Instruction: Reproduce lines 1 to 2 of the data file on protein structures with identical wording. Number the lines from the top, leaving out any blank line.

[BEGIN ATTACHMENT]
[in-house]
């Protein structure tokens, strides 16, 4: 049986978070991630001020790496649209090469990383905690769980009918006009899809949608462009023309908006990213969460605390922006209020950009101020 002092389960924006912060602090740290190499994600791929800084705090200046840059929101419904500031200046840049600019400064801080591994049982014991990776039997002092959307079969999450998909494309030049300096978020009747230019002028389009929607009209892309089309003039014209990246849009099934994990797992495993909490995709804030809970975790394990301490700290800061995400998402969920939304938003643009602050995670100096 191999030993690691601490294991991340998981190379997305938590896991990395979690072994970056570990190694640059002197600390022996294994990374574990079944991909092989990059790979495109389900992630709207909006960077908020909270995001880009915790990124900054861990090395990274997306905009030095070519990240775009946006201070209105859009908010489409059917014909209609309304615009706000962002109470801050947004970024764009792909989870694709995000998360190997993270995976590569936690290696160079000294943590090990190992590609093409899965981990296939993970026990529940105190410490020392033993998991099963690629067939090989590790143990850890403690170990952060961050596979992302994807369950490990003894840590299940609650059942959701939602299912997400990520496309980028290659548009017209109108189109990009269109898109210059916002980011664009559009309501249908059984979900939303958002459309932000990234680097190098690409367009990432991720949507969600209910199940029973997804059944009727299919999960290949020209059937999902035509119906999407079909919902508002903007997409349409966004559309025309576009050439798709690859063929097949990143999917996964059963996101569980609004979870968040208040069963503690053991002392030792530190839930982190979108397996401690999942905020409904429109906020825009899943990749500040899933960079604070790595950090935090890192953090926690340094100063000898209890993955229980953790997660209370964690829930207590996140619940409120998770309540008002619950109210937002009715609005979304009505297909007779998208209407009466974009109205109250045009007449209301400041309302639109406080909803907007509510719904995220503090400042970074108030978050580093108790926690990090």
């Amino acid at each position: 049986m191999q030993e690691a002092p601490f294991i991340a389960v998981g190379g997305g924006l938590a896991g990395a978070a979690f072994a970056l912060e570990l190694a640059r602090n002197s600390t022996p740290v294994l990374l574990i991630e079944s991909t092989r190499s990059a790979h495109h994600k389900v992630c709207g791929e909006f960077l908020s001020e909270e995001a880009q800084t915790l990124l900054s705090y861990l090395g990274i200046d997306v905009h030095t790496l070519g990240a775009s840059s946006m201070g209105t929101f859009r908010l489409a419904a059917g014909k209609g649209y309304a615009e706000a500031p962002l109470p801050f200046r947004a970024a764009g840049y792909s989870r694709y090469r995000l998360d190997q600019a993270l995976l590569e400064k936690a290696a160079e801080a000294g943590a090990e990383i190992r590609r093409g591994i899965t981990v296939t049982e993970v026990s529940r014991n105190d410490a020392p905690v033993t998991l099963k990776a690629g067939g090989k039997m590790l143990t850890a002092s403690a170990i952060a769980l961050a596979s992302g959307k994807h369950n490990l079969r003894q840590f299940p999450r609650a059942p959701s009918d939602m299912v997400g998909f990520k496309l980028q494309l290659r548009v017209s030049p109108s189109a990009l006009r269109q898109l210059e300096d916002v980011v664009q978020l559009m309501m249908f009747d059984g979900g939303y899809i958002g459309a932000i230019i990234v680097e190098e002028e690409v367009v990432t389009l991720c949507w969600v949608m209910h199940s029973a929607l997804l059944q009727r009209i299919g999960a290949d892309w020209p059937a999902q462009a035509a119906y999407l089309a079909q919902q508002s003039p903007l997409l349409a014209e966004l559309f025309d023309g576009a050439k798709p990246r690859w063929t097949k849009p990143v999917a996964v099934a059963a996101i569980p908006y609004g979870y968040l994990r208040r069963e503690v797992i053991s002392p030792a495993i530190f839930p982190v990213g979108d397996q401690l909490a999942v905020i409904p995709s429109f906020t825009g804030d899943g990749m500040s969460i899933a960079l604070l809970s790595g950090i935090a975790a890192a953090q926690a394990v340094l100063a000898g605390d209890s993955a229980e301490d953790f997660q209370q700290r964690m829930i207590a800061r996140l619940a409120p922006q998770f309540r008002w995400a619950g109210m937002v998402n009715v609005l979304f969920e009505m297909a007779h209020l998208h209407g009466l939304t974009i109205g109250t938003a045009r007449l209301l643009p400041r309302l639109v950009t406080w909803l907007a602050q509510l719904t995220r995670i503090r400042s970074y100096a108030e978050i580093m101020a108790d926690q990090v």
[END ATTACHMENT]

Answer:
[in-house]
């Protein structure tokens, strides 16, 4: 049986978070991630001020790496649209090469990383905690769980009918006009899809949608462009023309908006990213969460605390922006209020950009101020 002092389960924006912060602090740290190499994600791929800084705090200046840059929101419904500031200046840049600019400064801080591994049982014991990776039997002092959307079969999450998909494309030049300096978020009747230019002028389009929607009209892309089309003039014209990246849009099934994990797992495993909490995709804030809970975790394990301490700290800061995400998402969920939304938003643009602050995670100096 191999030993690691601490294991991340998981190379997305938590896991990395979690072994970056570990190694640059002197600390022996294994990374574990079944991909092989990059790979495109389900992630709207909006960077908020909270995001880009915790990124900054861990090395990274997306905009030095070519990240775009946006201070209105859009908010489409059917014909209609309304615009706000962002109470801050947004970024764009792909989870694709995000998360190997993270995976590569936690290696160079000294943590090990190992590609093409899965981990296939993970026990529940105190410490020392033993998991099963690629067939090989590790143990850890403690170990952060961050596979992302994807369950490990003894840590299940609650059942959701939602299912997400990520496309980028290659548009017209109108189109990009269109898109210059916002980011664009559009309501249908059984979900939303958002459309932000990234680097190098690409367009990432991720949507969600209910199940029973997804059944009727299919999960290949020209059937999902035509119906999407079909919902508002903007997409349409966004559309025309576009050439798709690859063929097949990143999917996964059963996101569980609004979870968040208040069963503690053991002392030792530190839930982190979108397996401690999942905020409904429109906020825009899943990749500040899933960079604070790595950090935090890192953090926690340094100063000898209890993955229980953790997660209370964690829930207590996140619940409120998770309540008002619950109210937002009715609005979304009505297909007779998208209407009466974009109205109250045009007449209301400041309302639109406080909803907007509510719904995220503090400042970074108030978050580093108790926690990090």